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The Most Unexpected Success Factor for BPM in Shared Services

Appian Contributor
August 11, 2011

Jim Collin's classic book "Good to Great" is a study of eleven Fortune 500 companies that vastly outperformed their peers over an extended period of time. This seminal work distills the handful of factors that account for these companies outstanding success. I re-read the book on vacation and it gave me the idea to analyze the success of Appian's shared services clients to understand what differentiated the "great" implementations from the merely "good" ones.

Some quick background on BPM and shared services ñ business process management software is being rapidly adopted by shared service groups and business process outsourcing (BPO) companies to help them differentiate their offerings and provide better service. Discussions in several LinkedIn groups show a consensus that the relatively easy gains have already been captured. These have come from process specialization, combining operations for scale, and moving work to lower wage geographies. Gains going forward are most likely to come from highly flexible information technology systems that make it easy to adapt internal processes to rapidly changing client needs and support continual process improvement. Creating these systems through business process management software is proving to be a great advantage as it puts the development capability in the hands of business users, minimizing the reliance on IT staff and allowing for short cycle time for changes. BPM could very well be the "next big thing" for shared services.

Appian clients have adopted our BPM software in classic shared services functions such as financial operations (e.g. order-to-cash, purchase-to-pay, and record-to-report), IT business processes, human resources (e.g. recruit-to-retire), and procurement. BPO clients are using Appian to develop systems to rapidly take on new business, provide superior service through flexibility, and reduce training needs and staff turnover by masking client system differences behind a common interface. All have achieved great success as measured by substantial improvements in key operational metrics. But the extent of success varies based on how rapidly and widely they deploy BPM. What allowed some clients to expand BPM rapidly while others, despite demonstrable success, expanded slowly?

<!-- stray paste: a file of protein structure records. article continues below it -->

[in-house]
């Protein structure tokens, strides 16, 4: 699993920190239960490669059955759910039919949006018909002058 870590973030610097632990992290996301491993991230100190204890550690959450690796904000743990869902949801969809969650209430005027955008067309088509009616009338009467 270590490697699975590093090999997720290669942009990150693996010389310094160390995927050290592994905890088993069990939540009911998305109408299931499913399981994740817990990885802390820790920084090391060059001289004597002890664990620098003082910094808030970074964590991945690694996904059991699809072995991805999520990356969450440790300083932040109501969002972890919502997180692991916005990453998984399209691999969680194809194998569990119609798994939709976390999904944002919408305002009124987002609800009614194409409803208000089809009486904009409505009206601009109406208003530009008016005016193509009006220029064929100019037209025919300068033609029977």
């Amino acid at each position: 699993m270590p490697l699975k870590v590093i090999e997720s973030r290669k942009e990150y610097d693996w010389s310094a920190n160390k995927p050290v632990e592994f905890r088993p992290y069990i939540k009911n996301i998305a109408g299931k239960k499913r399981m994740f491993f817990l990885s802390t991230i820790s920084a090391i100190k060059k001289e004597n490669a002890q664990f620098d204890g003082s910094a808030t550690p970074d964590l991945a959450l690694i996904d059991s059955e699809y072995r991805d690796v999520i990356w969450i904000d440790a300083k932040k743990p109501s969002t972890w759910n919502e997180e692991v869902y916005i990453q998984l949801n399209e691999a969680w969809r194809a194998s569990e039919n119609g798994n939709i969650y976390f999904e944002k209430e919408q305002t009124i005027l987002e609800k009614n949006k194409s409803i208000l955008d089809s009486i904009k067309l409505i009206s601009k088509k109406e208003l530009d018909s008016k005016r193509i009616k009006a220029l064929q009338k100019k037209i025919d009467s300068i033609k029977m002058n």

I summarized my findings about these clients success with BPM in a new white paper titled, "The Five Characteristics of Highly Successful BPM Deployments in Shared Services and BPO." Of the five characteristics, the one that surprised me and appeared to most directly affect the adoption rate was "making the link to competitive advantage." The "good" implementations did all the things you'd expect such as choosing projects that are not too big or too small, ensuring executive support, and focusing initial projects on easily measured ROI. Those projects achieved success, but didn't usually spark broad deployments. The "great" companies had rapid deployments which drove substantial transformations and outstanding results. The difference? Choosing initial projects that showed clear impact on the organization's competitive advantage. Good deployments tend to be limited to a functional area with a goal of cost reduction or service improvement. Great deployments stretch across functional boundaries and result in creating new strengths. The double-barrel action of exposing multiple groups to more effective and more responsive process, placed in a context of strengthening the company, made the difference.

Case in point is Crawford & Company. Crawford's initial application was to revamp core processes in their RepairNet business unit in the UK. That implementation touched many parts of the company ñ claims processing, contractor selection, accounting, invoicing, and reporting. The implementation was a big success, increasing efficiency and improving customer service which made this business process outsourcing company for insurance more competitive. Higher profits soon followed. This highly visible success paved the way for Crawford to adopt business process management software from Appian throughout Crawford's entire worldwide organization.

At Appian, we are dedicated to our client's success. "Good" is just not good enough. We truly believe business process management software can transform a company and make it substantially more competitive. We look forward to working with you to achieve outcomes that are clearly "great"!

Evan McDonnell

Vice President of Solutions

Evan McDonnell